Mtre Elise Groulx


Mtre Elise Groulx: Star without borders 

Translated from the original french version by Mélanie Dugré, lawyer

Mtre Elise Groulx was born in Montréal to actors who were devoted to the arts, France and its culture. As a teenager, when leaving a theatrical performance starring her father, she found herself surrounded by some of the greats, the likes of Jean-Louis Roux, Jean Gascon, Janine Sutto, Huguette Oligny and Denise and Gilles Pelletier. They asked her if she intended to follow in her parents' footsteps.  Her reply was that she wasn’t interested in play-acting and that her career would be a much more serious one than her parents'.  Yet one day at the Montreal Courthouse, while addressing a jury, she suddenly realized that she too, in her own way, had chosen the theatre.  Indeed, she claims to have launched her international projects in a very artistic, creative and spontaneous way, with no safety net and relying solely on her instincts.

After studies at Collège Marie-de-France, where she often defended fellow students when disciplined, Elise completed a bachelor’s degree with a major in political sciences at the Université du Québec à Montréal and earned her law degree with distinction at the Université de Montréal. Curious about the rest of the world and hoping to discover new cultures and learn how other societies function, she decided to do graduate work in France and England. She obtained two certificates in criminology and comparative criminal law from the Université de Paris II (Panthéon-Assas) and a LL.M. (master’s in comparative criminal law, human rights and criminology) from the London School of Economics (LSE).

Once back in Québec, Elise completed her training at the Bar School and began to practice as a defence lawyer with Legal Aid, where she remained for nearly nine years.  She then began private practice, where her cases included representing the interests of the policewoman involved in the notorious Barnabé affair. In 1994, Elise attended a luncheon given by the Montreal Criminal Defence Lawyers Association (MCDLA), where she felt personally addressed by the passionate appeal from Judge Deschênes for participants to become involved in the development of the new field of international justice.  She immediately volunteered and became involved in the activities of the ICTFY (International Criminal Tribunal for the Former Yugoslavia). Then, at a conference held in Brussels two years later, when Louise Arbour was appointed chief prosecutor of the ICTFY, she came up with the idea of creating an International Criminal Defence Lawyers Association (ICDAA). This international non-governmental organization eventually obtained consultative status with the United Nations’ Economic and Social Council (ECOSOC), the Organization of American States (OAS) and the Organisation internationale de la Francophonie (OIF). Elise found that international criminal justice paid little attention to the right to a defence, which was virtually absent from discussions or texts.  The ICDA therefore sought to reinforce the defence as a pillar of international criminal tribunals and became known as the champion of the presumption of innocence and full respect for the right to a fair and equitable trial. Unsurprisingly, the reception given Elise and ICDAA by the UN was not an warm one, since, as Elise points out, "when you appear at the UN as a defence lawyer, you enjoy absolutely no sympathy.  In fact, you are extremely unpopular because in a context of atrocities, the focus is usually on the victims.”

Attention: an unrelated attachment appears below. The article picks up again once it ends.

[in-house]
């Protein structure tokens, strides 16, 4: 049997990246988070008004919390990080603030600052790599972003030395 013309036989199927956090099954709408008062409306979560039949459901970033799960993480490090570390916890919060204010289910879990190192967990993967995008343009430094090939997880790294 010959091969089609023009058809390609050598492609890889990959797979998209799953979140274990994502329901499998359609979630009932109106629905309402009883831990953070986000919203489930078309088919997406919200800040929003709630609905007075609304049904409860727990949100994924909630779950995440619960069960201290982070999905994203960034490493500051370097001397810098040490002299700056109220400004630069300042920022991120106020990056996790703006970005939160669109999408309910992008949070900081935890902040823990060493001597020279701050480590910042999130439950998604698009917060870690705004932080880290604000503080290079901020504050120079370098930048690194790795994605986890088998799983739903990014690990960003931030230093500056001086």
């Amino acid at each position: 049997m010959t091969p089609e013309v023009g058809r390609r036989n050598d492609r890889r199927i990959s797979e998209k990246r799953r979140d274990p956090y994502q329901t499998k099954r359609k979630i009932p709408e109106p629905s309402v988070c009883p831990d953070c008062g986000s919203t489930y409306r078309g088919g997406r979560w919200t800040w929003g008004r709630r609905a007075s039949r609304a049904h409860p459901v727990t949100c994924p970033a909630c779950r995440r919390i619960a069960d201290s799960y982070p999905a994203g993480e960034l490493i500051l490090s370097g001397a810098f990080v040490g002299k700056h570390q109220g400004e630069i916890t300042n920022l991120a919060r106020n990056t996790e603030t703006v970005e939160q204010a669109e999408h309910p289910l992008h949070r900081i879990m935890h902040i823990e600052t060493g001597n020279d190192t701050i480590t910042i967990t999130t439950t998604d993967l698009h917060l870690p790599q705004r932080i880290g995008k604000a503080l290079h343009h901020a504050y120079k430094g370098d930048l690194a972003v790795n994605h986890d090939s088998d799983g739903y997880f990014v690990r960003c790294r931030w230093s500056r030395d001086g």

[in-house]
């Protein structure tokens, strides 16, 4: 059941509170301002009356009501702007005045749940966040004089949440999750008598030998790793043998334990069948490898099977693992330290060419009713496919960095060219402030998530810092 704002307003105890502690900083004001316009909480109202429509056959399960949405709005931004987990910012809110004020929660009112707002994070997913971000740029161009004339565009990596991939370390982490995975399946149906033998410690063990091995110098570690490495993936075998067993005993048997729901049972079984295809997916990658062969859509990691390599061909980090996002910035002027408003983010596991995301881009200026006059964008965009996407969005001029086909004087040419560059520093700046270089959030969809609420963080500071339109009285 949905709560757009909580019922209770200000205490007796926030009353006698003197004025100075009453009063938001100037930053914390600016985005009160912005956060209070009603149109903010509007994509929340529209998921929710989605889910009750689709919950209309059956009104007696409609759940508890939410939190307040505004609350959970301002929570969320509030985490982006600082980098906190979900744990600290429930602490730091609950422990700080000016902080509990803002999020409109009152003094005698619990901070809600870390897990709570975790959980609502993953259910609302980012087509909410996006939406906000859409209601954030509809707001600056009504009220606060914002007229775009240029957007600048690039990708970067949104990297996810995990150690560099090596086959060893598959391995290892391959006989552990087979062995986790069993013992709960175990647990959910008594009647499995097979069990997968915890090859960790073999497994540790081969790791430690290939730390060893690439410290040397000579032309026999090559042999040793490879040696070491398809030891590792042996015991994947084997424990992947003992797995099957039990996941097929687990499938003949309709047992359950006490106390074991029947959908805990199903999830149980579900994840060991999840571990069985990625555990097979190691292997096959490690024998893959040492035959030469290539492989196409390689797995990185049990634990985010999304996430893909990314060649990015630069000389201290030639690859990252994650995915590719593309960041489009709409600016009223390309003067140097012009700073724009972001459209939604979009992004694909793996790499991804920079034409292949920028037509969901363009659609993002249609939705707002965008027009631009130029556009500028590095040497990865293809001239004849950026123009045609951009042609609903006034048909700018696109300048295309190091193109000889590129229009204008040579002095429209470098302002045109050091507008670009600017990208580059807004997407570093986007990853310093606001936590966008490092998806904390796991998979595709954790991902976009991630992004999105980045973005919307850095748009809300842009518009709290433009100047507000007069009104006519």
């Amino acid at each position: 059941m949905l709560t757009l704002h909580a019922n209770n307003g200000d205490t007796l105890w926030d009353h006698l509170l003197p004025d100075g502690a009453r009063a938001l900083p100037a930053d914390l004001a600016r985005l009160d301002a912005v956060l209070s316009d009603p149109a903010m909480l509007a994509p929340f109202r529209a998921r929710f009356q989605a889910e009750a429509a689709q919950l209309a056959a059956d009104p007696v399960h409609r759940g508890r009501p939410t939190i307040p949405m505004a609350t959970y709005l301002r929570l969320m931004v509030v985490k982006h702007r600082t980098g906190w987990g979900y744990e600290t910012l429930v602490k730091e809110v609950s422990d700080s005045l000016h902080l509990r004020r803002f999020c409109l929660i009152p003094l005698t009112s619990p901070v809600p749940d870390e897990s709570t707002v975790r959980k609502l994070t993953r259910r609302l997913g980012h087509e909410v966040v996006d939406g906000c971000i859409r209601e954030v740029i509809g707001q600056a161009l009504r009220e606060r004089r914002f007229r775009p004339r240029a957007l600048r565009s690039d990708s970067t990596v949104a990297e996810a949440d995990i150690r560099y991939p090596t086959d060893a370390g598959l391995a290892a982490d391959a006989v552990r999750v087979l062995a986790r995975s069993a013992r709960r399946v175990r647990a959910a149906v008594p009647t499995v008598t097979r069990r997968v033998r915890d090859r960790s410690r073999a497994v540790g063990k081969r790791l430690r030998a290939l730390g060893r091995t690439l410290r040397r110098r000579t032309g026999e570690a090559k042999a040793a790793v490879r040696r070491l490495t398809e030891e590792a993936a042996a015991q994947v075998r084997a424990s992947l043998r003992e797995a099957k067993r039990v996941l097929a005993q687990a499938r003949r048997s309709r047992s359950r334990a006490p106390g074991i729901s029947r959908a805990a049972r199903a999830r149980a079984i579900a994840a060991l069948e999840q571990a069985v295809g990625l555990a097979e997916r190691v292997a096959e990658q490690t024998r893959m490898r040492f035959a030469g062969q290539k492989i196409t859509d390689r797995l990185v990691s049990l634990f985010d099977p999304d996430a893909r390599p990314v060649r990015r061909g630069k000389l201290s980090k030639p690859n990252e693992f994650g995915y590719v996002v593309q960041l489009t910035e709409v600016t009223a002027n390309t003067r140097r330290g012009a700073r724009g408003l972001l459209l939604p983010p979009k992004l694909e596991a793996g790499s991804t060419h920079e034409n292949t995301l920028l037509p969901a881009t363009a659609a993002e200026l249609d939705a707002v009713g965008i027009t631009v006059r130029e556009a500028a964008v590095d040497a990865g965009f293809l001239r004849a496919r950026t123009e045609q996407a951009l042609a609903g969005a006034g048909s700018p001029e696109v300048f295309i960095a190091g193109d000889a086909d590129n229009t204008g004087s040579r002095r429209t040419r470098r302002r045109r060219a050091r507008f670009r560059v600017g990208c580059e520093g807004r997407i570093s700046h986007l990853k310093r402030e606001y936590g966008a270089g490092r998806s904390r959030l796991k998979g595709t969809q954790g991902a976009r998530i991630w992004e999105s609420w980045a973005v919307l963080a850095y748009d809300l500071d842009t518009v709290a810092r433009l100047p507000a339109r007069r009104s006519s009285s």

But ICDAA stood its ground and made itself known from its advocacy activities by systematically participating in the preparatory commissions surrounding the creation of the International Criminal Court (ICC).  The ICDAA brought forward proposals that have been included in the Rules of Procedure and Evidence of the ICC which include, among others, recognition of the independence of the legal profession within the new system of justice.

The ICDAA was also granted Amicus curiae status in various cases before the International Criminal Tribunal for Rwanda (ICTR). In 2008, its intervention alongside Human Rights Watch helped prevent the transfer of prisoners from the ICTR to Rwanda. Finally, the ICDAA organizes training throughout the world to familiarize lawyers with the workings of international criminal courts and the issues associated with protecting the rights of defence.